Shine, little glow stick, lead us away from allergenic treats!
October 23, 2014 7:56 AM   Subscribe

I'm passing out glow sticks and glowy spiders in lieu of candy for Halloween. A Facebook friend posted a link to the Teal Pumpkin Project about kids with food allergies and Halloween treats. So, yay, my treats are allergy-safe! But my house is definitely NOT a pristine allergy-free zone. Will this be an issue? I don't want to inadvertently poison some poor trick-or-treater.

Because I do not want candy in my house (so I don't eat it!), I have decided to pass out glow sticks and glowing squishy spiders as Halloween favors this year. Then a friend passed along a Facebook link to the Teal Pumpkin Project, for kids with food allergies on Halloween. Yay - another benefit to glow sticks - I can paint a pumpkin teal and give ALL the kiddies treats! No child deprived of treats!

Since I'm not passing out candy at all this Halloween, none of my glowy treats will be cross-contaminated by fun size miniatures. However, my actual house is anything but an allergen-free zone. I eat peanuts, I eat almonds, I drink milk, etc., so there is probably a fine layer of cross-contaminants everywhere. Doing a Google search, it seems that washing my hands before doling out the glow sticks is enough. But I've heard so many stories about how small amounts of cross-contamination can trigger severe reactions in the highly allergic.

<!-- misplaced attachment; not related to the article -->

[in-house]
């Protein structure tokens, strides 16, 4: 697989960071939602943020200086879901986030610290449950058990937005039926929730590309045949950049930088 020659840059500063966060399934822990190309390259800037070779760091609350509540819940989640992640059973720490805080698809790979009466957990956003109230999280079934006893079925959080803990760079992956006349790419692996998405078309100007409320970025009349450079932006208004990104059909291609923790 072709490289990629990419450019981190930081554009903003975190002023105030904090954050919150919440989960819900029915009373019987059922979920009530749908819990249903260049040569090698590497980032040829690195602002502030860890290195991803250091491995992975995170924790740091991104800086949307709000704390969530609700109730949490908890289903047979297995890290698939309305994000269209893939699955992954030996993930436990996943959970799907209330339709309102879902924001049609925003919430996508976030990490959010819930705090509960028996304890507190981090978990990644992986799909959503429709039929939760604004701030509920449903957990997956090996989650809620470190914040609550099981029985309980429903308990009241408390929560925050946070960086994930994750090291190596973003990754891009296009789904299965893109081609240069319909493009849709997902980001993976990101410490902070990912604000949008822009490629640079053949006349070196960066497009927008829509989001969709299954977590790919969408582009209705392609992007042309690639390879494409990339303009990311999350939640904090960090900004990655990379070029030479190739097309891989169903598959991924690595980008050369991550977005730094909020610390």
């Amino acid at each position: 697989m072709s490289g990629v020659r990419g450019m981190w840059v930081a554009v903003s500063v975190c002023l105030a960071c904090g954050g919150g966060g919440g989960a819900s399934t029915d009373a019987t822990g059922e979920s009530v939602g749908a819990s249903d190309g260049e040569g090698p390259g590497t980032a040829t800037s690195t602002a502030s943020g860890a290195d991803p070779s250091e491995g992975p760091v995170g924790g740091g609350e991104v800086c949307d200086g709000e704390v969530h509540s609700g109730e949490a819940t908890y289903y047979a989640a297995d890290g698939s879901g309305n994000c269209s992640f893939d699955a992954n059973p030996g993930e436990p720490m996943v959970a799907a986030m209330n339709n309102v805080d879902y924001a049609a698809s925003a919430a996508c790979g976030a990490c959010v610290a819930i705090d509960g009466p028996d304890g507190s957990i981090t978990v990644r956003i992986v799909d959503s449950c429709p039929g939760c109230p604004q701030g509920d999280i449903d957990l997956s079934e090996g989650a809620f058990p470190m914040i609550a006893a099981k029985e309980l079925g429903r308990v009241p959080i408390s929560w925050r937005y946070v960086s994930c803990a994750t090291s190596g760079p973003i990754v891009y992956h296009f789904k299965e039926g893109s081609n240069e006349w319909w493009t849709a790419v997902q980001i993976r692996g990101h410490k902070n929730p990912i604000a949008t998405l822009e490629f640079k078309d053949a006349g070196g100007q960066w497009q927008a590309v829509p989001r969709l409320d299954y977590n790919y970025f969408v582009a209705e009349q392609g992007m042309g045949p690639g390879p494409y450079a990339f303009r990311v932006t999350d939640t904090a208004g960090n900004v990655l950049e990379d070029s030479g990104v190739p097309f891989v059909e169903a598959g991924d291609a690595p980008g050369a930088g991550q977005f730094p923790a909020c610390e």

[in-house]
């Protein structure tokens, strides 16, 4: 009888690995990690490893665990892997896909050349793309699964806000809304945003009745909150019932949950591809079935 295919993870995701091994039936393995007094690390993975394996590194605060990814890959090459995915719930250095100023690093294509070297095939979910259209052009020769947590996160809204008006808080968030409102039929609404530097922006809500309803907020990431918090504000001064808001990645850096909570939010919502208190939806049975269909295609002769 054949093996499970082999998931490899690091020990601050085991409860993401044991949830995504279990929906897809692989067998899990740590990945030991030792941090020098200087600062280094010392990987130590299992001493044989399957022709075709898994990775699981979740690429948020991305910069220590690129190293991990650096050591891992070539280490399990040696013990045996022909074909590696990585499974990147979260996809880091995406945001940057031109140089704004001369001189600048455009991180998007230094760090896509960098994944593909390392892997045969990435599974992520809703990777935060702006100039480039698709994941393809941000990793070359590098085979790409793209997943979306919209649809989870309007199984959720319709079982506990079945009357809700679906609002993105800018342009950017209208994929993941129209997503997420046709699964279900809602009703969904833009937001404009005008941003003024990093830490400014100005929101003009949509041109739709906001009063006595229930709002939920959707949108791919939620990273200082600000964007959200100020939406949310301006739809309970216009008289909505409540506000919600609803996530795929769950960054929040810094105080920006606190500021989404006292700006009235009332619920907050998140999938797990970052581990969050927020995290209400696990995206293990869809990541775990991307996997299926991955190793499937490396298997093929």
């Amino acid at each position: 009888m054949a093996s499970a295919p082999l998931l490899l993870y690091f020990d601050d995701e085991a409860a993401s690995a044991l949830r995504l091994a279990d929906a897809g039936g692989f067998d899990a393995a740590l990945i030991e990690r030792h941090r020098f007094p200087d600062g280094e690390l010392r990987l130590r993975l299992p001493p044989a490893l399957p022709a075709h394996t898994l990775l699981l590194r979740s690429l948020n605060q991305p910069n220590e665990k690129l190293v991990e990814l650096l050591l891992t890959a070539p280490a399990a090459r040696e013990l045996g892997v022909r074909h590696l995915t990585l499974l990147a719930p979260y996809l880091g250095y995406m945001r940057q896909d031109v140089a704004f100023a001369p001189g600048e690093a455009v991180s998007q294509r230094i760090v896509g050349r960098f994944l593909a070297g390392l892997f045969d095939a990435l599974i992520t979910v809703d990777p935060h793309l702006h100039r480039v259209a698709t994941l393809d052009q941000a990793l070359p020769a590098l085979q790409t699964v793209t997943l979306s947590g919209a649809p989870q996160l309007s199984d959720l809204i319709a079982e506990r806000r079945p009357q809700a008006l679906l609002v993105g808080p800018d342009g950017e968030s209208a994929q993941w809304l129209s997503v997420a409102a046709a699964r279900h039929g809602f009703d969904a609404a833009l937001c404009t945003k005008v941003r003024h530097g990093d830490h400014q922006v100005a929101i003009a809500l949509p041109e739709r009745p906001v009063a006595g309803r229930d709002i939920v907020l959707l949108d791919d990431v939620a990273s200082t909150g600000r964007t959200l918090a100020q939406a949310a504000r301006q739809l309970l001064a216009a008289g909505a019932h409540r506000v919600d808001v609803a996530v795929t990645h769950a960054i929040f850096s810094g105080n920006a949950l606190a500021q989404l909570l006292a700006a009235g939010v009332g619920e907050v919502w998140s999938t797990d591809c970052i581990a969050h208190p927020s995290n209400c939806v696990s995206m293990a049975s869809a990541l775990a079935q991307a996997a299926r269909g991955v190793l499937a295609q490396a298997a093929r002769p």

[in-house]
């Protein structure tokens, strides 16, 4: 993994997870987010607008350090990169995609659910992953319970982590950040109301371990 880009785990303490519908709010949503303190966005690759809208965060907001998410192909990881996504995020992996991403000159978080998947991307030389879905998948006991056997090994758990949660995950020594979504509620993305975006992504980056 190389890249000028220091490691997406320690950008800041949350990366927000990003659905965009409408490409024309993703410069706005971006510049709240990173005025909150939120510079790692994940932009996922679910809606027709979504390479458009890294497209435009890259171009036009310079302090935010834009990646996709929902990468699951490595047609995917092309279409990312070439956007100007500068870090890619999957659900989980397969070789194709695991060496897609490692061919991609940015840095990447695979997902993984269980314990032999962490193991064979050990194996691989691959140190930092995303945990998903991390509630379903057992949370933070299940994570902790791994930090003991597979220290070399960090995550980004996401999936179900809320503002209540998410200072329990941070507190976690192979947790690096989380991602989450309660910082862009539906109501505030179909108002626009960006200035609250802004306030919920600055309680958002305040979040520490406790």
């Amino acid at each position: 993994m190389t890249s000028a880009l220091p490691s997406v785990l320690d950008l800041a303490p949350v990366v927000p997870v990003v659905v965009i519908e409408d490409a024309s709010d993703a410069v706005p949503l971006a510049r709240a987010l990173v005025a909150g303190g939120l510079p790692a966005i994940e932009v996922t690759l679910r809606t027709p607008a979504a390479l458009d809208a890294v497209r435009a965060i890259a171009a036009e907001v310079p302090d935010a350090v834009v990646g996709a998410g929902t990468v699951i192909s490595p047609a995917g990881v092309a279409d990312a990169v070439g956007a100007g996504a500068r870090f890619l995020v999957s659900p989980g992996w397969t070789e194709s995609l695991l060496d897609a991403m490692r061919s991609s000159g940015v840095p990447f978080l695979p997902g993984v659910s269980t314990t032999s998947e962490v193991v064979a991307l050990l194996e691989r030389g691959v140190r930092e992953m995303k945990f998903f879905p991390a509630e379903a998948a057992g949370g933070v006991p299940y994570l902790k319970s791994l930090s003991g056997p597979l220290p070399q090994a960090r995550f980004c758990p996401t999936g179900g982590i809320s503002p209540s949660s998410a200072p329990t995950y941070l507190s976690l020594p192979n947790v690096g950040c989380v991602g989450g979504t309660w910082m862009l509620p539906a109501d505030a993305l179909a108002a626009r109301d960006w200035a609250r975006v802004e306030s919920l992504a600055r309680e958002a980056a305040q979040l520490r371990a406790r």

Parents of kids with food allergies, and anyone else with food allergy expertise, let me know if there is anything I should be doing besides washing my hands!
posted by Rosie M. Banks to Health & Fitness (9 answers total) 3 users marked this as a favorite
Best answer: There's gonna be way more harmful stuff on the carcinogen-laden glow toys than trace molecules of nut-based food on your washed (washed!) hands.

Thank you for being so concerned about this but really I think you're fine. It would be my sincere hope that any child who is truly in danger from such an infinitesimally small amount of potential nut containment would not be out running around on the one of the highest food allergy risk days of the year, as there would be more risk from Elsa and Batman eating a reeses cup 2 feet away than from anything you could possibly pass to them from your washed hands.
posted by phunniemee at 8:06 AM on October 23, 2014 [15 favorites]

If they're trick or treating they will be surrounded by allergens. If they're that sensitive that they can't handle you giving out a toy from your front door without having an allergic reaction then they shouldn't be out trick or treating.
posted by amro at 8:33 AM on October 23, 2014 [6 favorites]

Parent of food-allergic kids here: You're fine. Thank you for providing a treat alternative!
posted by BurntHombre at 8:35 AM on October 23, 2014 [3 favorites]

If the hypothetical nut particulate wafting from your open door was going to be a problem for a kid, they'd never have made it to your stoop from their plastic bubble. You're fine.